Widely regarded as one of the best American authors of the 20th century, Fitzgerald has produced quite a few classic literary novels. However, these acknowledgements were mostly postmortem. During his lifetime, Fitzgerald only received limited success and often faced criticism over his works and lifestyle.
When Fitzgerald first published his novel, This Side of Paradise, the book received mostly positive feedback with critics falling over how well written the storyline was and how well Fitzgerald portrayed American adolescence. But even those who loved the novel were cognizant of its faults, with some critics noting the lack of a coherent plot.
Due to the success of Fitzgerald’s first book, critics had high expectations for his upcoming works. Eventually, when Fitzgerald published his most well known work to date, The Great Gatsby, critics during his time gave mixed reviews. While some considered the novel to be a work of art, others though it to be painfully forced. However, critics of today applaud Fitzgerald for writing a novel that so well combines the American vernacular with the nature of the American psych.
"There are clever things, keen and searching things, amusingly young and mistaken things, beautiful things and pretty things...and truly inspired and elevated things, and astonishing abundance of each in This Side of Paradise. "
- New York Evening Post (1920)
"Find me one chemical trace of magic, life, irony romance or mysticism in all of The Great Gatsby, and I will bind myself to read one Scott Fitzgerald book a week for the rest of my life. The boy is just puttering around."
- Ruth Hale of The Daily Brooklyn Eagle (1925)
While Fitzgerald himself expected his novel, Tender is the Night, to be considered a masterpiece, the novel was actually met with generally negative reviews from critics who thought that Fitzgerald did not live up to their expectations. Tender is the Night only sold 12,000 copies when first published, compared to This Side of Paradise which sold 50,000 copies. However, like the Great Gatsby, modern critics have praised the novel and referred to it as an exquisitely crafted piece of fiction.
"Tender is the Night [is] a confused exercise in self-pity."
- Margaret Marshall of The Nation (1941)
Fitzgerald’s unfinished novel, The Love of the Last Tycoon, was edited for publication by literary critic and writer, Edmund Wilson. This novel gained widespread attention and many critics believed that if Fitzgerald had gotten to finish the novel, it would’ve been Fitzgerald’s best work. Critics acclaim that this novel is one of the best portrayals of American life Hollywood. A revised edition of The Love of the Last Tycoon won the Choice Outstanding Academic Books Award of 1995.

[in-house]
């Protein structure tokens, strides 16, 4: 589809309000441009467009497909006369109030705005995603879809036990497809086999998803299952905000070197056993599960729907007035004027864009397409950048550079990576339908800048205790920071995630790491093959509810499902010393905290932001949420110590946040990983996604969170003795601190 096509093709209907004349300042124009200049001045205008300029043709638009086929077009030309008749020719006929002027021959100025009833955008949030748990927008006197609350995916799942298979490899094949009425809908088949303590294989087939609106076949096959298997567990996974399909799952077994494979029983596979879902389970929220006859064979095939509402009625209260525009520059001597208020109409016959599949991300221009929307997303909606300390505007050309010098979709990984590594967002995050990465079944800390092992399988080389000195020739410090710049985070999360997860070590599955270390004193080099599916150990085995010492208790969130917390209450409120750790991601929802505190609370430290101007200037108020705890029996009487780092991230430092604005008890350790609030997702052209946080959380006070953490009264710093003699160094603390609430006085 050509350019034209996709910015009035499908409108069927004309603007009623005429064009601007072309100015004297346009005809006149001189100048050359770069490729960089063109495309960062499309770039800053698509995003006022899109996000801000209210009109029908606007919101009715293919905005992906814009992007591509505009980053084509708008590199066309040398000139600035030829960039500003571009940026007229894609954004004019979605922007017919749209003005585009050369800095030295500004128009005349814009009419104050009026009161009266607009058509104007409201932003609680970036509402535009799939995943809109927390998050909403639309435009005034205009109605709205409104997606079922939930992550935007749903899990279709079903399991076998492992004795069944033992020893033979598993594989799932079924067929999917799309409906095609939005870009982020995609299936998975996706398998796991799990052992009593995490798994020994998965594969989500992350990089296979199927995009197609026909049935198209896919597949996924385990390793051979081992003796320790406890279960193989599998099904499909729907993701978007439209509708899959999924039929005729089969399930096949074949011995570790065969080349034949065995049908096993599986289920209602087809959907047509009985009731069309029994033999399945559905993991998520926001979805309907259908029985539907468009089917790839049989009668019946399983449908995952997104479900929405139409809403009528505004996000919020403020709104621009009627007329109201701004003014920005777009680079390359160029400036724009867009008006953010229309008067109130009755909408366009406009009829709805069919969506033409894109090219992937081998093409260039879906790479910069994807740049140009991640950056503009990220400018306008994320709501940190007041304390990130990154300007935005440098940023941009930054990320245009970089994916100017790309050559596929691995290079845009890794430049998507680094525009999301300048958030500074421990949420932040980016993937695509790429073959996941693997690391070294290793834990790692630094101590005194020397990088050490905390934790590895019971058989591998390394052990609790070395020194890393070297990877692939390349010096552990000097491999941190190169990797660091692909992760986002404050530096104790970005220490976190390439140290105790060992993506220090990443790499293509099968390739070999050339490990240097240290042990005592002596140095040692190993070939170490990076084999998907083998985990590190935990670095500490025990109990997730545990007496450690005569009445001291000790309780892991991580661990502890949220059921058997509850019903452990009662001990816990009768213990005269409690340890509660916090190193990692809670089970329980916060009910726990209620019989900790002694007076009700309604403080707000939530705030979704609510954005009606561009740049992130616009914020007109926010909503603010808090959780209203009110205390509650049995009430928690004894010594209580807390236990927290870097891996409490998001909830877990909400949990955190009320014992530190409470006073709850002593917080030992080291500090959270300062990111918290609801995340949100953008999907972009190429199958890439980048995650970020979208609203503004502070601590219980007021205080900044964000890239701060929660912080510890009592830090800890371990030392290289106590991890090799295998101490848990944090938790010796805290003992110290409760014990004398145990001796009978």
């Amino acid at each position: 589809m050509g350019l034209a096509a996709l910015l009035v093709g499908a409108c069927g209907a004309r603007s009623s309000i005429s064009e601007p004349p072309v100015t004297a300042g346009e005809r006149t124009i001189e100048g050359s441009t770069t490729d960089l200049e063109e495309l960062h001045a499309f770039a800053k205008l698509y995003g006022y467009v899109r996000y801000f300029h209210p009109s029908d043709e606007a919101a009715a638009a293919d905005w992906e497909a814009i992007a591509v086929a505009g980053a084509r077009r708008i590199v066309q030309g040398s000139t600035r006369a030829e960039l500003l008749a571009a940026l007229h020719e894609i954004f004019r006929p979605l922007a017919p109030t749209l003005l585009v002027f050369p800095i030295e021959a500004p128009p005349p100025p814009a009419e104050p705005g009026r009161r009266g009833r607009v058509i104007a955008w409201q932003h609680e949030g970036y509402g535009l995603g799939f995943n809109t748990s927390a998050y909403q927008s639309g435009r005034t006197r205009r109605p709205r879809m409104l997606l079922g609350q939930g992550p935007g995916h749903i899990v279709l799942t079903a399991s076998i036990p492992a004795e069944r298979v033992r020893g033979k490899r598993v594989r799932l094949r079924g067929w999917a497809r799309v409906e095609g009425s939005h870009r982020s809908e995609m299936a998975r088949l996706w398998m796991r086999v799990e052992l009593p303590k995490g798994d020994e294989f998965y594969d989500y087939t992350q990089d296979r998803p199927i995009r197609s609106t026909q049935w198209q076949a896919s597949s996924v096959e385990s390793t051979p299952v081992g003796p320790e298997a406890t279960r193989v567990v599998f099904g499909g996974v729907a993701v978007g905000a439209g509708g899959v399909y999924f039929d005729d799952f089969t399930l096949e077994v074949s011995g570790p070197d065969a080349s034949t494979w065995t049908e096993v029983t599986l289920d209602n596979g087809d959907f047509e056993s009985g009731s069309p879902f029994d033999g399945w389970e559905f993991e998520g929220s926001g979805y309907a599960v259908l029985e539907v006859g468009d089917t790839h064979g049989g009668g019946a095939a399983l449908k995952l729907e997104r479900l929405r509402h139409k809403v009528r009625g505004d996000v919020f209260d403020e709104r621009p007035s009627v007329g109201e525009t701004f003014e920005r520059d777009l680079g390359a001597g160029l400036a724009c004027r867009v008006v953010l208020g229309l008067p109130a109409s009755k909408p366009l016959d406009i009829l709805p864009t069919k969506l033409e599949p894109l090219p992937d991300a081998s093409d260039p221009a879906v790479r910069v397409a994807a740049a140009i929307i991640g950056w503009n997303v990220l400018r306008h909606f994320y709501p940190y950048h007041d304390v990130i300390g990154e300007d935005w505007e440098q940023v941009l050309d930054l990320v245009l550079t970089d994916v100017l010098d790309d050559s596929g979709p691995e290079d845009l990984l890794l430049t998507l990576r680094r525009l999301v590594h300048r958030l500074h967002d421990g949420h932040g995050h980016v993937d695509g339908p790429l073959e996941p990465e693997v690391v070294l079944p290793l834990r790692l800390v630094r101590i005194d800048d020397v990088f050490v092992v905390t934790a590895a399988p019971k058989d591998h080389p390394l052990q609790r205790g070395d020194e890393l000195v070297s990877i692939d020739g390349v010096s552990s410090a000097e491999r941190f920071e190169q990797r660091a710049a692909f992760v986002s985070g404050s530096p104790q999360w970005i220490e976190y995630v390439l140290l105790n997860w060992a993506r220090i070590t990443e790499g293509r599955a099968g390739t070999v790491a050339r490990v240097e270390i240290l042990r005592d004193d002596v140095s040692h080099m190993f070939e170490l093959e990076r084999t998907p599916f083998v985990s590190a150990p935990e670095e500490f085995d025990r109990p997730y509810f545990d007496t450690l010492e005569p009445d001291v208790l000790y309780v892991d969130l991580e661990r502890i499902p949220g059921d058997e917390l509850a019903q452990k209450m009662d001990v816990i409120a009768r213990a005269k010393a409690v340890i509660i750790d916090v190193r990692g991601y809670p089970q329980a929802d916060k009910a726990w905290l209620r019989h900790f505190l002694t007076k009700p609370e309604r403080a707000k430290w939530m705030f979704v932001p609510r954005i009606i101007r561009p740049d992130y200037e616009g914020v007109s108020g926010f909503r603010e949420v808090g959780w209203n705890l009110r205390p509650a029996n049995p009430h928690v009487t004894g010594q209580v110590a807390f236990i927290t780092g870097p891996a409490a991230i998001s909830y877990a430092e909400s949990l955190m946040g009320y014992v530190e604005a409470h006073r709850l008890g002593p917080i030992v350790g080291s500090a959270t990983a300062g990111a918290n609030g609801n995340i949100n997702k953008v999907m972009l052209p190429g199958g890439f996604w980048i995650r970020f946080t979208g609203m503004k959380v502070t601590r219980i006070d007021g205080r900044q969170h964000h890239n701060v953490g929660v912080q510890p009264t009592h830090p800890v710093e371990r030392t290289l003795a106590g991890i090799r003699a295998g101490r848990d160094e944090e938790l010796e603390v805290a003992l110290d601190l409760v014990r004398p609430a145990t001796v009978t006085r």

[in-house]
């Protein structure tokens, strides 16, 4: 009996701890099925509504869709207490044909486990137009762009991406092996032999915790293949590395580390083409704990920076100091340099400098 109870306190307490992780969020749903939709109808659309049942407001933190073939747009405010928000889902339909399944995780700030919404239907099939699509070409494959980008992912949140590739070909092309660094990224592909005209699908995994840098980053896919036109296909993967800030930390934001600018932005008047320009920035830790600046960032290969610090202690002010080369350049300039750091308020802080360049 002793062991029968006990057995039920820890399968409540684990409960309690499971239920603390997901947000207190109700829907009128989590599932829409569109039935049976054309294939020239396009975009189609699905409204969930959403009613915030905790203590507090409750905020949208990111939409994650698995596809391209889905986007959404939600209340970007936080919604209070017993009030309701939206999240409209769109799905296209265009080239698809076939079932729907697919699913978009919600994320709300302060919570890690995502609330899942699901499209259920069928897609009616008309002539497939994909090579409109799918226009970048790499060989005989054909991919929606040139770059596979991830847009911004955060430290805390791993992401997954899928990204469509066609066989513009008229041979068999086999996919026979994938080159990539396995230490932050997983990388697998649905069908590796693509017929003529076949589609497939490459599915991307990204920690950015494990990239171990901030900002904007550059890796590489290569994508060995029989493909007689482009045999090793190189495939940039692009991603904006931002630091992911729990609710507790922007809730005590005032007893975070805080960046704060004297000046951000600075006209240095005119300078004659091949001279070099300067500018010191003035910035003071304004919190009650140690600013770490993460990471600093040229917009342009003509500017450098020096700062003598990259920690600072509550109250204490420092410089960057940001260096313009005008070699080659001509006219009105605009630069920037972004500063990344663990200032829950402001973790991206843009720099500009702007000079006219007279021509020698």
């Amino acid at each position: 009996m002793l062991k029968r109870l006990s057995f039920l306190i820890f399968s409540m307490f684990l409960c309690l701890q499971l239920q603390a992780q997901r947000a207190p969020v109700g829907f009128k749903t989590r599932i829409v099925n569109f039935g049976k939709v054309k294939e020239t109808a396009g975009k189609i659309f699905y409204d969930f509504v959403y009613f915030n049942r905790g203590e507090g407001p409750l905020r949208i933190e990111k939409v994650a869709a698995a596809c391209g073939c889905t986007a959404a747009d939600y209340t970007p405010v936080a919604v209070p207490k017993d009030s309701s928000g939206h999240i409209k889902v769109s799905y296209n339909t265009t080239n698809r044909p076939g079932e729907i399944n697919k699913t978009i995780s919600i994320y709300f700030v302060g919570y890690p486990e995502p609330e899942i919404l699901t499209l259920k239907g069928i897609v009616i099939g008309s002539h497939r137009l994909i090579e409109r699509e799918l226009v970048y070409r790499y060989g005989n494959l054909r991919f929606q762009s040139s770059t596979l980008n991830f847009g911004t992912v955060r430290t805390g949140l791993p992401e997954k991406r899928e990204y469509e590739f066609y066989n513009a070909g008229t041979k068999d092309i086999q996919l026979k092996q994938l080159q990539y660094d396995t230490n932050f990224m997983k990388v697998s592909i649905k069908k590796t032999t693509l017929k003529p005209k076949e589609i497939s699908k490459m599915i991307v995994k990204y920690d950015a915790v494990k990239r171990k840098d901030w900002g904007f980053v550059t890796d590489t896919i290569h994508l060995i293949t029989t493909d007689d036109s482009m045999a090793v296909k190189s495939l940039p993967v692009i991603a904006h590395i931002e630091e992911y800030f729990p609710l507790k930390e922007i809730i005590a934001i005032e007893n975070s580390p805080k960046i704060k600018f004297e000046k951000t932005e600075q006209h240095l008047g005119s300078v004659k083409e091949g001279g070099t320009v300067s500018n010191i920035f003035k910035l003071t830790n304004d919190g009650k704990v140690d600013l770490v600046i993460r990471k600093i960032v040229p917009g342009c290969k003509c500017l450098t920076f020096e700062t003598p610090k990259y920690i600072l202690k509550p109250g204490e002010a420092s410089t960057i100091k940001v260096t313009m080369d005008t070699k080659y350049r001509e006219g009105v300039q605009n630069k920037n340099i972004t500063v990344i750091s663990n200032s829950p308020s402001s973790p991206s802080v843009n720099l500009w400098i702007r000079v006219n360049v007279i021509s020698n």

"The [Love of the] Last Tycoon [is] an ambitious book, but, uncompleted though it is, one would be blind indeed not to see that it would have been Fitzgerald's best novel and a very fine one. Even in this truncated form it not only makes absorbing reading; it is the best piece of creative writing that we have about one phase of American life-Hollywood and the movies."
- J. Donald Adams of The New York Times (1941)
In addition to criticism towards Fitzgerald’s novels themselves, critics also expressed their opinions on Fitzgerald’s alcoholic behavior and were convinced that Fitzgerald’s alcoholism greatly affected his credibility as an author. Although Fitzgerald himself argued that alcohol actually helped him put his ideas down on paper, many critics believed that Fitzgerald wrote just to pay off his debts and did not put any meaning or value into his works.
"First you take a drink, then the drink takes a drink, then the drink takes you."
- F. Scott Fitzgerald.
During his lifetime, Fitzgerald saw his own popularity gradually decline and he did not win any honors or awards when he was alive. However, F.Scott Fitzgerald has gained massive popularity after his death; his works have been included in many literary canons for high school and college courses. Fitzgerald is 2009 inductee of the New Jersey Hall of Fame and is also a namesake of the Fitzgerald Theatre in Minnesota.